The celebratory atmosphere surrounding the raising of the U.S. flag over the American Embassy in Havana quickly gave way to an exchange of sharp barbs between Secretary of State John Kerry and his Cuban counterpart over human rights.
The exchange made clear that, while new channels may be opening for the countries to discuss their differences, resolving those differences will be much more difficult.
Kerry, under pressure from human rights advocates and political opponents at home, stressed the issue during a joint news conference with Cuban Foreign Minister Bruno Rodriguez that followed Friday's flag-raising.
Cuba, he said, "would be best served by a genuine democracy, where people are free to choose their leaders, express their ideas and practice their faith; where the commitment to economic and social justice is realized more fully; where institutions are answerable to those they serve; and where civil society is independent and allowed to flourish."
Unfazed, Rodriguez fired back with criticism of the United States' own human rights record, in particular a wave of incidents in which unarmed black men have been killed by police officers. He also alluded to America's use of its naval base at Guantanamo Bay, Cuba, to indefinitely detain Islamist extremists captured during the U.S. war on terror.
"Cuba isn't the place where there's racial discrimination, police brutality or deaths resulting from those problems," he said. "The territory where torture occurs and people are held in legal limbo isn't under Cuban jurisdiction."
'Not on a par'
Kerry rejected those accusations during a later discussion with reporters, saying incidents like the shooting death of teenager Michael Brown in Ferguson, Missouri, are not endorsed by government policy.
"I hear it from a number of other countries in the world when we talk to them about human rights," he said. "You get the same kind of pushback: 'Well, you guys have Ferguson, you guys have Brown who was killed.' And I’ve heard it very directly.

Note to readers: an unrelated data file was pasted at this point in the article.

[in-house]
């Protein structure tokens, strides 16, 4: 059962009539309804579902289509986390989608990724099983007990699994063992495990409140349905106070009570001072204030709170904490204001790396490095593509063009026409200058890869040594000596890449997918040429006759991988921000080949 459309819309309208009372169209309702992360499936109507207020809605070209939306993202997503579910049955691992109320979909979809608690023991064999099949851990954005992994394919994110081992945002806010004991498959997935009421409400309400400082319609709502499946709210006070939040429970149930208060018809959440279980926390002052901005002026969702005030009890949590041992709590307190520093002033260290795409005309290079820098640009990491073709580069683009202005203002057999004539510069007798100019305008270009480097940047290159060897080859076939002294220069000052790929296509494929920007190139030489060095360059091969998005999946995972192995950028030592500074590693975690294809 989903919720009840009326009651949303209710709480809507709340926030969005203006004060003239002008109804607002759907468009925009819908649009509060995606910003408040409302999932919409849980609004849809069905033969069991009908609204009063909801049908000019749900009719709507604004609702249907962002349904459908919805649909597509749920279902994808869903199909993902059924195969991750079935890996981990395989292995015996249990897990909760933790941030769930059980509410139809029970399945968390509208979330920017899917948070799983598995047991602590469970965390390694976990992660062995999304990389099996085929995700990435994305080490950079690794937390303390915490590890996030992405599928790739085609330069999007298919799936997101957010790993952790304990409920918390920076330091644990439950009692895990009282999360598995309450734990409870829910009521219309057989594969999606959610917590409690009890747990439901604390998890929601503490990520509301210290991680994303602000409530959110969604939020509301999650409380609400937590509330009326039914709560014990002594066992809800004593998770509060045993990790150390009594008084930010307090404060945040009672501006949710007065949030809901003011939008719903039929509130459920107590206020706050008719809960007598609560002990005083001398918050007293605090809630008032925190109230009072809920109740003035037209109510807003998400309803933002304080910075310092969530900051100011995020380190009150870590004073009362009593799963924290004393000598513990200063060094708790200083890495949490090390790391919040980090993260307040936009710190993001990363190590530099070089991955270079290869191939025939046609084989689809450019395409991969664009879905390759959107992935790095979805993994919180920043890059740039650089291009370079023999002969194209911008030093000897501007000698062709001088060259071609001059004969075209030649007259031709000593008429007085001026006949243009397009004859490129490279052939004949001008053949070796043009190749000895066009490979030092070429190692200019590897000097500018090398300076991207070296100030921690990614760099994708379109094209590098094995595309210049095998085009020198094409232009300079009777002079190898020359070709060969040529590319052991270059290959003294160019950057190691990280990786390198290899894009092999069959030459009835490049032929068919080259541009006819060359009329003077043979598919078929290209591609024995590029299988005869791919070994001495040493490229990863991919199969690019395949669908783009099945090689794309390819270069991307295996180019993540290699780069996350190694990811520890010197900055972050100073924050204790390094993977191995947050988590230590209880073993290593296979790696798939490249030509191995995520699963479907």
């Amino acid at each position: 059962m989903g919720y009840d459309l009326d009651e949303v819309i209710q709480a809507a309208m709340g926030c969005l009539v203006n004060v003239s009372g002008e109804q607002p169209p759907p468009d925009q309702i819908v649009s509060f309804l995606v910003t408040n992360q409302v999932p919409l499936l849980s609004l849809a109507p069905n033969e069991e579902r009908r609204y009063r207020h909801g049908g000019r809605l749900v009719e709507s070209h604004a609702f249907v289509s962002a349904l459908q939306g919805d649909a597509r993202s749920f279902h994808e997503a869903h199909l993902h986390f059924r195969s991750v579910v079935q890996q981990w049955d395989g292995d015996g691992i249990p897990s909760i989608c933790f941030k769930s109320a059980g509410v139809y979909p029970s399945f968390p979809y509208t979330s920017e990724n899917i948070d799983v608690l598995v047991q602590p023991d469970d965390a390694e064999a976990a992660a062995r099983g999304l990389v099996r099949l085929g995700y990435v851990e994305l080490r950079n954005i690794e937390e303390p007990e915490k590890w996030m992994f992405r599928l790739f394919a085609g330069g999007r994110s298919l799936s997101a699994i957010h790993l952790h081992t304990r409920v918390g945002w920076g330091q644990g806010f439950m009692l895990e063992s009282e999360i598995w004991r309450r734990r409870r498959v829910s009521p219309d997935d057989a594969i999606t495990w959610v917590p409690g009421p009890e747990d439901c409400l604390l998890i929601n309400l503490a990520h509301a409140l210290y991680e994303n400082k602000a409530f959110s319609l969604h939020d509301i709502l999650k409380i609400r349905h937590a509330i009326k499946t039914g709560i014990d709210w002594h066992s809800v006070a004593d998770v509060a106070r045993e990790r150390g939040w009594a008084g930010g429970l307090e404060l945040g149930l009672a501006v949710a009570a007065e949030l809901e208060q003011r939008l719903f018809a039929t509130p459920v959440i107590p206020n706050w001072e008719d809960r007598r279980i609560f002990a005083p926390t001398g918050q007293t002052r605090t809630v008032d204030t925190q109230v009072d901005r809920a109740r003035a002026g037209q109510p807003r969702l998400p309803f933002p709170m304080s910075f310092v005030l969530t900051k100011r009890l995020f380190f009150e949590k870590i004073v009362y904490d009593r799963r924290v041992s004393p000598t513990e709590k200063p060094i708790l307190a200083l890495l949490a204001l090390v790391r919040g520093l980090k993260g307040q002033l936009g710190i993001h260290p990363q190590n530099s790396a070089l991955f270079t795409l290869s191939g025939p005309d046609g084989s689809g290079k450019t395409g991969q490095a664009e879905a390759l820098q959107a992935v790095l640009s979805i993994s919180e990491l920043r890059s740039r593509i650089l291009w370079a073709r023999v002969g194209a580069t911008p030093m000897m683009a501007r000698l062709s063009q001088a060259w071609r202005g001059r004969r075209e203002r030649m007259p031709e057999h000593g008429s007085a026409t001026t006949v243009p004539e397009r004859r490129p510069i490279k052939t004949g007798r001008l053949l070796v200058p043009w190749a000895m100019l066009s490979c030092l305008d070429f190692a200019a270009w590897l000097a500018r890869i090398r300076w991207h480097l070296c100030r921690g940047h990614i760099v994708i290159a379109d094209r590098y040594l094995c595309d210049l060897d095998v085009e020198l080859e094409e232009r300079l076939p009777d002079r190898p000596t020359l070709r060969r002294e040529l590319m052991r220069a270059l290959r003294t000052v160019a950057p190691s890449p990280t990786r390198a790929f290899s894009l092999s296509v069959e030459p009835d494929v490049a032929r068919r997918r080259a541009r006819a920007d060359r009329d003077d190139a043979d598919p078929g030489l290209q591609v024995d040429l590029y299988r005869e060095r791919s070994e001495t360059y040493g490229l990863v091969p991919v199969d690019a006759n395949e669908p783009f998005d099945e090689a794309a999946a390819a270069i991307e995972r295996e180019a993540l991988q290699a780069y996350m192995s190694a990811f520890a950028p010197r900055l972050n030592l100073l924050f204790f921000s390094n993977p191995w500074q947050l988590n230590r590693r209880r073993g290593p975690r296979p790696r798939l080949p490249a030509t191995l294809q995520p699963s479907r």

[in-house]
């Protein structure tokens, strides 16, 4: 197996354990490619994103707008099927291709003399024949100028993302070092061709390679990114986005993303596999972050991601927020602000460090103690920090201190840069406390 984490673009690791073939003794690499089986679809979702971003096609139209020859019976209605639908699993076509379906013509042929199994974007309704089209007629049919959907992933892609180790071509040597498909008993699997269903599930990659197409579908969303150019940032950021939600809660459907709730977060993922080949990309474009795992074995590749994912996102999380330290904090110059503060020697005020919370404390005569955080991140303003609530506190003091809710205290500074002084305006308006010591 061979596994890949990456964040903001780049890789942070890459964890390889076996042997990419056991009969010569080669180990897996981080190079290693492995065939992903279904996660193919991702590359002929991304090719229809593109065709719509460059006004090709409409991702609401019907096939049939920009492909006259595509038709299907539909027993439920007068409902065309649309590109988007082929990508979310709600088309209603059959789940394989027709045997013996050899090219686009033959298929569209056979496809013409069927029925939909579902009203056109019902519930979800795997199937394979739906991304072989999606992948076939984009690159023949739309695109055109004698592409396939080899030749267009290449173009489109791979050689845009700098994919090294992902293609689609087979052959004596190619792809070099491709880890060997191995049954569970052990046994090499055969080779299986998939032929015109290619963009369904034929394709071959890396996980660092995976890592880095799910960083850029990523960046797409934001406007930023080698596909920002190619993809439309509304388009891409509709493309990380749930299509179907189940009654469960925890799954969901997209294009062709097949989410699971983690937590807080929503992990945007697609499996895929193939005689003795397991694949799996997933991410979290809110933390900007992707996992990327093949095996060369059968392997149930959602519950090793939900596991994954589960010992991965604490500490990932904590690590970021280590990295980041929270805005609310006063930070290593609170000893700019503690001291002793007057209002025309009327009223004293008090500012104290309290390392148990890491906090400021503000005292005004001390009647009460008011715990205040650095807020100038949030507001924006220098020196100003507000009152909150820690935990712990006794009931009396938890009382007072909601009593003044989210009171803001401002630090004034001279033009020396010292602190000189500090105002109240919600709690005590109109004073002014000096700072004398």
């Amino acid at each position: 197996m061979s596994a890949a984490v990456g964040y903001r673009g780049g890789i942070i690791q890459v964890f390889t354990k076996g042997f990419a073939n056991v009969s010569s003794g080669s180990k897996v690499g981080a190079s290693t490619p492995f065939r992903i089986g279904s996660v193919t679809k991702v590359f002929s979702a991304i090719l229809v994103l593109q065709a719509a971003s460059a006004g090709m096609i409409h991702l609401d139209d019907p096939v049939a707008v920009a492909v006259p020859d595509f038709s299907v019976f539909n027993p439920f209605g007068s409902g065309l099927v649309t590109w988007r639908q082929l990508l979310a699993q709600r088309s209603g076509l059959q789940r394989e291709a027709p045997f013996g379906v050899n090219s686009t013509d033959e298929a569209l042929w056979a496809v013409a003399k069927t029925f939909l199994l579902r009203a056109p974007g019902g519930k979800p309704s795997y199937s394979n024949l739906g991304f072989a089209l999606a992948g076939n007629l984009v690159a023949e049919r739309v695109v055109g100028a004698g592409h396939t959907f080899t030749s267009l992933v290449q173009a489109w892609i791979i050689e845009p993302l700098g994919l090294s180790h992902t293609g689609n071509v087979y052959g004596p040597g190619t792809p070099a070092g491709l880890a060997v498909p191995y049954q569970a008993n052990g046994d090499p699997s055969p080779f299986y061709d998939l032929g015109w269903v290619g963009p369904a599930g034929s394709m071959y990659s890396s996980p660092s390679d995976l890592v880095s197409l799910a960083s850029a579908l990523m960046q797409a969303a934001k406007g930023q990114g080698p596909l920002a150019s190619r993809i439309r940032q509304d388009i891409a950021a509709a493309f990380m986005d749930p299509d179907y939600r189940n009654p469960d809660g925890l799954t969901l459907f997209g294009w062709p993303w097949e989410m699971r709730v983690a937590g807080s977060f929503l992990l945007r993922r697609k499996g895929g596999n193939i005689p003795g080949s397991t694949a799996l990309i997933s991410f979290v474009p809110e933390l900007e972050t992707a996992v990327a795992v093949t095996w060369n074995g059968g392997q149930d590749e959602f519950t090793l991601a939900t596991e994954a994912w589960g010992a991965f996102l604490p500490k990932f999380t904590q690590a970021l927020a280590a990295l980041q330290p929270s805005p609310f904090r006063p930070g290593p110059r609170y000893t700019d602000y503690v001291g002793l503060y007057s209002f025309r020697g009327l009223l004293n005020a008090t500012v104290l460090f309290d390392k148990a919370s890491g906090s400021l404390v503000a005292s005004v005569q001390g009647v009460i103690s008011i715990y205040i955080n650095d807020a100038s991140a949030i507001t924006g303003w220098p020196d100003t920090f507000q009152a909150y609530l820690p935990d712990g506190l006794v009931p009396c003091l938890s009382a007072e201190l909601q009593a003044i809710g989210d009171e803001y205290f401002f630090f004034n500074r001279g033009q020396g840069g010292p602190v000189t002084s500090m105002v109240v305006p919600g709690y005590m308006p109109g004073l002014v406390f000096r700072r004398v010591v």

"It’s not on a par, it’s not the government ... not an administration, not a pervasive government policy that we effect. It’s just not. Everybody here at this table knows that. That’s a huge distinction.”
Complaints about Kerry's handling of the occasion began well before Friday's flag-raising, with critics objecting that Cuban dissidents were not invited to the ceremony. Rather than risk a boycott of the event by Cuban officials, the Americans invited several prominent dissidents to a separate event with civil society leaders and the head of Cuba's Catholic Church.
In an interview Wednesday with the Telemundo network, Kerry described the formal flag-raising as "a government-to-government moment, with very limited space, by the way, which is why we're having the reception later in the day at which we can have a cross-section of civil society, including some dissidents.
"The message is, No. 1, that we believe our engaging in direct diplomatic relations with the Cuban government, being there, being able to interact with the people of Cuba, will in fact help the people of Cuba,'' he said.
But the argument carried little weight with American critics of the policy such as Marco Rubio, a U.S. senator from Florida and a Republican presidential candidate.
"In the eyes of [President] Barack Obama and Hillary Clinton, his former secretary of state, the Cuban people are suffering because not enough American tourists visit that country, when in truth the Cuban people are suffering because they live under a tyrannical dictatorship," he said Friday.
'Politically driven' report
Rubio has previously criticized the U.S. State Department's recent upgrade of Cuba's standing in its annual human trafficking report as "politically driven" and said the country has done "almost nothing" to curb child sex tourism on the island.
"The administration's unfounded elevation of Cuba on human trafficking sends a chilling message that the U.S., at least under this president, is more interested in headlines about its historic Cuba policy than it is in challenging the Castro regime to protect Cuba's youth from human trafficking exploitation," Rubio wrote to Kerry.
The report upgraded Cuba from the lowest "Tier 3" ranking to the "Tier 2 Watch List," reserved for countries deserving special scrutiny, even as the report was still highly critical of Havana.
The president of a major Washington journalism group, John Hughes of the National Press Club, urged Kerry this week to make news media freedom and Internet access in Cuba a priority for U.S. policymakers.
"It's hard to imagine human rights, labor conditions and corruption in the country getting any better absent the public accounting that comes with a reasonably free press," Hughes said. "Therefore, the United States should use all tools at its disposal, including diplomatic and economic, to support unrestricted reporting and the dissemination of information in Cuba."
Cuba is located 145 kilometers off the southeastern U.S. coast, but the two countries broke off diplomatic ties in 1961 after Cuban revolutionary Fidel Castro seized power in 1959. The current Cuban leader, President Raul Castro, and Obama announced a resumption in formal relations last December, and talks have been held since then to ease business, trade and travel restrictions.